FIG. 7 illustrates a spectrum of light emitted from the ultraviolet light emitting apparatus according to example embodiments of inventive concepts. The time charts illustrated in FIG. 6 may be understood as a process controlled by the controlling unit 29. In example embodiments, the controlling unit 29 may be a hardware processor such as central processing unit (CPU), a multi-processor, a distributed processing system, an application specific integrated circuit (ASIC), and/or a suitable hardware processing unit.

Referring to FIG. 6, the first driving unit 26 may apply a voltage V1 to the electron beam irradiation source 25 at a time T1 to irradiate an electron beam to the undoped nitride semiconductor layer. After a desired (and/or alternatively predetermined) time ΔTg has elapsed (at a time T2), the second driving unit 27 may apply a voltage V2 to the semiconductor light emitting device 30. During the desired (and/or alternatively predetermined) time ΔTg, a sufficient amount of free carriers can be generated. The semiconductor light emitting device 30 may be driven at the time T1 identical to a time at which the electron beam irradiation source 25 starts to be driven. In example embodiments, in order to secure time for which a sufficient amount of carriers may be generated by the irradiation of the electron beam, the semiconductor light emitting device 30 may be driven after the desired (and/or alternatively predetermined) time ΔTg has elapsed, subsequently to the irradiation of the electron beam.

A desired emission of ultraviolet light may be obtained in during a time from T2 to T3. Specifically, holes in free carriers generated from the undoped AlGaN 36 by the electron beam may be injected into the quantum well of the active layer 35 and may be recombined with electrons injected from the n-type AlGaN 34 opposed to the undoped AlGaN 36, whereby ultraviolet light having a desired wavelength may be emitted. For example, in a quantum well of Al0.65Ga0.35N, a light emission spectrum A having a peak wavelength of approximately 260 nm is illustrated as in FIG. 7.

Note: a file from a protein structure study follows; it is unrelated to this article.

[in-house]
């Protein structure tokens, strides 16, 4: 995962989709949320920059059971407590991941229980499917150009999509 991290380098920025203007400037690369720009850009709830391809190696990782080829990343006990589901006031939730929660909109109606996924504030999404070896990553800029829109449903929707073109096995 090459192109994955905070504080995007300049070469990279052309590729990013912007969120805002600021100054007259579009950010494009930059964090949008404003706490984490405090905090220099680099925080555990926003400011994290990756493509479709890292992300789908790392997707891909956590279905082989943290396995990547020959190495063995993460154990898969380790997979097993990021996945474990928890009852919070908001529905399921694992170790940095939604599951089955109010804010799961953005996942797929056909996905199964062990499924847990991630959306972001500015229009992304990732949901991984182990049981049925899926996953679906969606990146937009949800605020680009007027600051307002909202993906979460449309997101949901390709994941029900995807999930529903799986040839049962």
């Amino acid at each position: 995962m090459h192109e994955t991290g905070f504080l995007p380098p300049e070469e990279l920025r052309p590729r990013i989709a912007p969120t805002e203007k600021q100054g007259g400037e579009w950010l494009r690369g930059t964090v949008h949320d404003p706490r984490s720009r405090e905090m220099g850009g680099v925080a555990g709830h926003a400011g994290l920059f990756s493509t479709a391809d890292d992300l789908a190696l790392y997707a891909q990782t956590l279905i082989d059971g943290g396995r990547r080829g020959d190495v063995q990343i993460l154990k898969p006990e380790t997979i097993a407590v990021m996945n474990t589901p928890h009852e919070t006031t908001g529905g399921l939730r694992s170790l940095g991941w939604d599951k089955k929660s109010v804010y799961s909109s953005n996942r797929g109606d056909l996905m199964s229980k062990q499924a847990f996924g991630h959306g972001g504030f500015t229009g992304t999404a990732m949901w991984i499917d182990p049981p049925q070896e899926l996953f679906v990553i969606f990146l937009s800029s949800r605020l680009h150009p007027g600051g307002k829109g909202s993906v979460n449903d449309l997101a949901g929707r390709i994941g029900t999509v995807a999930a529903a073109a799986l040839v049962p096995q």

After a time T3 or when only an electron beam is irradiated but a voltage of the semiconductor light emitting device is not applied, a drift of carriers due to an electric field may not occur, and the free carriers generated by the electron beam may be spontaneously recombined in the undoped AlGaN 36. Since the recombination is generated in the undoped AlGaN having a relatively large band gap, light having a wavelength shorter than a desired wavelength may be emitted.

For example, in a case in which the undoped AlGaN is Al0.9Ga0.1N, a light emission spectrum B having a peak wavelength of approximately 210 nm is illustrated as in FIG. 7. A peak intensity of light B generated due to the spontaneous recombination may be lower than the peak intensity of light A due to drift-recombination.

FIG. 8 is another example of time charts illustrating levels of voltage applied to an electron beam irradiation source and a semiconductor light emitting diode for driving an ultraviolet light emitting apparatus.